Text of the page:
Most writers work a variety of jobs to survive, stringing together various freelance gigs (from blogging to PR work to non-writing jobs) in order to pay the bills.
If only a tiny fraction of your income comes from those meager monthly Amazon sales reports, don’t fret. You’re comfortably (at least statistically speaking) in the majority of “working” authors.
Finances are tight for most people, in any field, especially around the holidays. It may not be the best time to publish a book. But then Life often doesn't accommodate anyone's ideal schedule.
Best to plan ahead, and be prepared for the expenses of running a small business, including self-publishing, before counting on nay profits.
Below are some very round, rough figures to consider when budgeting four major aspects of the publishing process. I won’t mention any names since many subcontractors have “sliding scales” depending on the scope of the project and their experience with you as a collaborator. But this will give you a general idea of how many pennies you need to have stocked up in that jar on the shelf, at least if you want to be considered a professional writer/publisher, not an opportunistic hack.
Book Cover (Front, Back, Spine)
CreateSpace provides a wide variety of free public domain images you can download for your book. I see these all the time. Lots of flowers and empty alleys and such. I just can’t see anyone browsing online for a good book by an unknown author and being seduced by these innocuous graphics.
Naturally they also offer their own cover design services, starting at $399.00, and actually, this is what I’ve paid freelance artists in the past for at least two of my covers. It’s pretty much industry standard.
But there are always exceptions to the norm, and that’s where you cut your costs, if you do your due diligence in advance.
I prefer contracting freelance artists to both illustrate and design my full covers (some of whom also created event posters for me back in the day), and it pays off in terms of both pleasing aesthetics and generating attention.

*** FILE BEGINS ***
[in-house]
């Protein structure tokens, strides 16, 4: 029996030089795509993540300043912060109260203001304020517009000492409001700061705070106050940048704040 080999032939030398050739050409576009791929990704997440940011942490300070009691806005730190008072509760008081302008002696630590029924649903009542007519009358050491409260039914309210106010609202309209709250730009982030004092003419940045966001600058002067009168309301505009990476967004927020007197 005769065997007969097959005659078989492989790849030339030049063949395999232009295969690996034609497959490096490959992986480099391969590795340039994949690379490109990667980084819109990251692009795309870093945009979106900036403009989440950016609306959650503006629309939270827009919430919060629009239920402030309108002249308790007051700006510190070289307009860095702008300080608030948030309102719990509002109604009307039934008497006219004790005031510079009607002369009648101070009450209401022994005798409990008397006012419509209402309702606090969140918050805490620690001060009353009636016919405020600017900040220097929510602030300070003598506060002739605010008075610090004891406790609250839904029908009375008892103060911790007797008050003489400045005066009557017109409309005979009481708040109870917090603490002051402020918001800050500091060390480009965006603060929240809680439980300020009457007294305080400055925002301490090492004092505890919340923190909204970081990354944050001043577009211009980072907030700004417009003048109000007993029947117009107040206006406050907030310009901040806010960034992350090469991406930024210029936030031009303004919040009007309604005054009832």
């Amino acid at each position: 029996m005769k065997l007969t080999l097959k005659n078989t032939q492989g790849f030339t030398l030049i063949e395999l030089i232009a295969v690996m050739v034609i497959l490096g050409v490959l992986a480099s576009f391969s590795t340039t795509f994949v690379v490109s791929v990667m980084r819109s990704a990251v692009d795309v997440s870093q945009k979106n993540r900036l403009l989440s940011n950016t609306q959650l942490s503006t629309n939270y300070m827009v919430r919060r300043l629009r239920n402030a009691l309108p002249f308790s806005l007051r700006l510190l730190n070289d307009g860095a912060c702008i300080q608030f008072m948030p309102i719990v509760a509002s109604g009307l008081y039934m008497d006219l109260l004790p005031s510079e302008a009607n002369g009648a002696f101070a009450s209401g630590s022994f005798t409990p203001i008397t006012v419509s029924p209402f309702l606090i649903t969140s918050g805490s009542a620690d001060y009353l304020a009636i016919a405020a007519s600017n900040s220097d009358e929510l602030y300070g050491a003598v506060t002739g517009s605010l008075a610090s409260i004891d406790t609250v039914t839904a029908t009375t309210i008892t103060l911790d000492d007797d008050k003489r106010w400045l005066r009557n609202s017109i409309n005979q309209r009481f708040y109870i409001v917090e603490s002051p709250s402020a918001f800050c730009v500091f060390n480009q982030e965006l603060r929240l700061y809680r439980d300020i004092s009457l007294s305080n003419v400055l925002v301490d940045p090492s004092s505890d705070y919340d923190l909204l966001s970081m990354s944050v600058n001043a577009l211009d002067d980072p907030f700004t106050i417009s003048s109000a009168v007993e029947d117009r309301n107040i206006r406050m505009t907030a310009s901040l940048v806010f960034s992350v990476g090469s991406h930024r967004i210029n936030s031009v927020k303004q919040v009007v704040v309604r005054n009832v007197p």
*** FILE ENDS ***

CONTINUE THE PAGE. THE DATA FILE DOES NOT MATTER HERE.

Again, I won’t reveal my personal sources out of respect for our longstanding relationships, but if you scout around, I bet you can find just the right artist to produce just the right cover for your book.
I recommend going online to chat rooms for specific genres (horror, fantasy, romance, etc.) – especially on GoodReads, the Web’s #1 literary social hub – so you can virtually meet up with an experienced illustrator that shares your sensibilities.
If you two hit off, it’ll be like a computer dating fairy tale. Common interests are always a good starting point, along with mutual trust, which can only be shored up over time.
And first impressions always count, especially when it comes to covers, because yes, readers often judge a book that way if they never heard of the author.
Suggested Budget: $100.00-$400.00
Via networking with a fellow author, I hooked up with a professional book designer with decades of experience. His rates are very reasonable and his services are top notch.
CreateSpace charges $349.00 to professionally format your book per your specifications (costs for existing templates run $100-$200 less).
But if you search hard enough, and ask around your literary social circles, you can find someone who will do the job just as well for half as much, like I did.
Suggested Budget: $150
Since I normally ask friends to look over my rough drafts – known in the biz as “beta readers” – free of charge, I never budget any money in for this. But you should, just in case you don’t know anyone you really trust to catch all those bothersome (and potentially deal-breaking) typos.
But this is generally the most expensive job you’ll outsource for your project. Generally, freelance editors charge an average of $30/$40 an hour for their time and notes.
CreateSpace charges flat rates for their in-house editorial services, anywhere between $160.00 and $470.00, depending on your needs.
This is why I make friends with folks that like to read.
Suggested Budget: Varies depending on book length and sheer luck
Don’t fall for these scams, whether it’s Amazon trying to pitch yet another pricey “package deal” or some huckster you never heard of. Rather than sinking cash into this crucial aspect of the process, spend your time and energy building your own social media networks and platforms, slowly but surely developing your own unique brand name.
Nobody knows your work and its target audience better than you do (at least, if you’ve done your own research). With Facebook, Twitter, Blogger, YouTube etc. all at your disposal, creating a personalized publishing “empire” has never been a more accessible task.
Suggested Budget: None
Bottom line: promotions aside, when it comes to the technical stuff, never skimp. Even if you have to go into debt to ensure a perfectly realized product. After all, the cachet of your literary reputation is ultimately priceless. In that way, regardless of profit margins, these investments will always be cost-effective.
After all, you get what you pay for. Unless you’re the reader suckered into downloading a poorly produced book by an author they will never, ever read again.